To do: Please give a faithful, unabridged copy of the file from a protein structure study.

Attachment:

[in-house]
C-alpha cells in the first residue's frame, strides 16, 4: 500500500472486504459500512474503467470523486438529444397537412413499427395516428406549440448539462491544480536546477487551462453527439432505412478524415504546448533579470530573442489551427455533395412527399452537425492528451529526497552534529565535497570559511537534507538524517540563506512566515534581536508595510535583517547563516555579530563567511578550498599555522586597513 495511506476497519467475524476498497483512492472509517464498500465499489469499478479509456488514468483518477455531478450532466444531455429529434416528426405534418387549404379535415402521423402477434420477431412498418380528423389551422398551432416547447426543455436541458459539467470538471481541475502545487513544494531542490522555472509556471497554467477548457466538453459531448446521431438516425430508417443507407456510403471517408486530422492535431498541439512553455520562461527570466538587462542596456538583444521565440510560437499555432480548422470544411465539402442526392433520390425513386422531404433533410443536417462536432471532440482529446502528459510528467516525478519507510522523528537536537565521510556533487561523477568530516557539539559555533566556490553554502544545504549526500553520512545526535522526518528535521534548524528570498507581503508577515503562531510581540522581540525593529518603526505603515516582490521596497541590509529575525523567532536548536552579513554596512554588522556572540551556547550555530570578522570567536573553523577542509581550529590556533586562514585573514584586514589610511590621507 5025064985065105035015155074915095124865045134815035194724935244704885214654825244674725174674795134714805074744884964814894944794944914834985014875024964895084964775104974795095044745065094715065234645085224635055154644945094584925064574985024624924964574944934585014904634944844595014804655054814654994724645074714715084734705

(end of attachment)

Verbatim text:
[in-house]
C-alpha cells in the first residue's frame, strides 16, 4: 500500500472486504459500512474503467470523486438529444397537412413499427395516428406549440448539462491544480536546477487551462453527439432505412478524415504546448533579470530573442489551427455533395412527399452537425492528451529526497552534529565535497570559511537534507538524517540563506512566515534581536508595510535583517547563516555579530563567511578550498599555522586597513 495511506476497519467475524476498497483512492472509517464498500465499489469499478479509456488514468483518477455531478450532466444531455429529434416528426405534418387549404379535415402521423402477434420477431412498418380528423389551422398551432416547447426543455436541458459539467470538471481541475502545487513544494531542490522555472509556471497554467477548457466538453459531448446521431438516425430508417443507407456510403471517408486530422492535431498541439512553455520562461527570466538587462542596456538583444521565440510560437499555432480548422470544411465539402442526392433520390425513386422531404433533410443536417462536432471532440482529446502528459510528467516525478519507510522523528537536537565521510556533487561523477568530516557539539559555533566556490553554502544545504549526500553520512545526535522526518528535521534548524528570498507581503508577515503562531510581540522581540525593529518603526505603515516582490521596497541590509529575525523567532536548536552579513554596512554588522556572540551556547550555530570578522570567536573553523577542509581550529590556533586562514585573514584586514589610511590621507 5025064985065105035015155074915095124865045134815035194724935244704885214654825244674725174674795134714805074744884964814894944794944914834985014875024964895084964775104974795095044745065094715065234645085224635055154644945094584925064574985024624924964574944934585014904634944844595014804655054814654994724645074714715084734705